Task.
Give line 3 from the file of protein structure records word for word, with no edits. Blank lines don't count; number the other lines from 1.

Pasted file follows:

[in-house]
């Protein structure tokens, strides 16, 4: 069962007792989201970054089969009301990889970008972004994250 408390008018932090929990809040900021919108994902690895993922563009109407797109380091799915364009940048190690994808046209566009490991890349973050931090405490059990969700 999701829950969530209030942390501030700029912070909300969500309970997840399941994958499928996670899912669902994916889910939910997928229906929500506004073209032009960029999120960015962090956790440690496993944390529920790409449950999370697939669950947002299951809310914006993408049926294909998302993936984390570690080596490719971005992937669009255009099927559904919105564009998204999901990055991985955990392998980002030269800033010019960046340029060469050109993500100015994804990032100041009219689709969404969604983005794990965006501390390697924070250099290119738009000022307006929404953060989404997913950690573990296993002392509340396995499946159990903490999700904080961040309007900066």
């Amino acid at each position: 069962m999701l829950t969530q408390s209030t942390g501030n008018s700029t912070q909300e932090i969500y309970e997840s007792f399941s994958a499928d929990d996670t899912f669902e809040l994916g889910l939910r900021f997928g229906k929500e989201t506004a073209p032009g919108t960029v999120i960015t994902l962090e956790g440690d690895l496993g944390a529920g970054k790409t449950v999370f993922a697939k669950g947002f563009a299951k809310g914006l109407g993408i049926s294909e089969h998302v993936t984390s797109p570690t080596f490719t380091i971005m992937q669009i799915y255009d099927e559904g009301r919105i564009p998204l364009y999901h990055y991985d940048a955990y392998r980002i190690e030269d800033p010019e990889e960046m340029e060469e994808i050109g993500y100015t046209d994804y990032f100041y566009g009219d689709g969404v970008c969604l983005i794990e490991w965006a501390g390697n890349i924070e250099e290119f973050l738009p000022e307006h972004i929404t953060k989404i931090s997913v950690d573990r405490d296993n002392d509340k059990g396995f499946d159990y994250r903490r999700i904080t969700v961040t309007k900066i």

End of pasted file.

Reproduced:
């Amino acid at each position: 069962m999701l829950t969530q408390s209030t942390g501030n008018s700029t912070q909300e932090i969500y309970e997840s007792f399941s994958a499928d929990d996670t899912f669902e809040l994916g889910l939910r900021f997928g229906k929500e989201t506004a073209p032009g919108t960029v999120i960015t994902l962090e956790g440690d690895l496993g944390a529920g970054k790409t449950v999370f993922a697939k669950g947002f563009a299951k809310g914006l109407g993408i049926s294909e089969h998302v993936t984390s797109p570690t080596f490719t380091i971005m992937q669009i799915y255009d099927e559904g009301r919105i564009p998204l364009y999901h990055y991985d940048a955990y392998r980002i190690e030269d800033p010019e990889e960046m340029e060469e994808i050109g993500y100015t046209d994804y990032f100041y566009g009219d689709g969404v970008c969604l983005i794990e490991w965006a501390g390697n890349i924070e250099e290119f973050l738009p000022e307006h972004i929404t953060k989404i931090s997913v950690d573990r405490d296993n002392d509340k059990g396995f499946d159990y994250r903490r999700i904080t969700v961040t309007k900066i």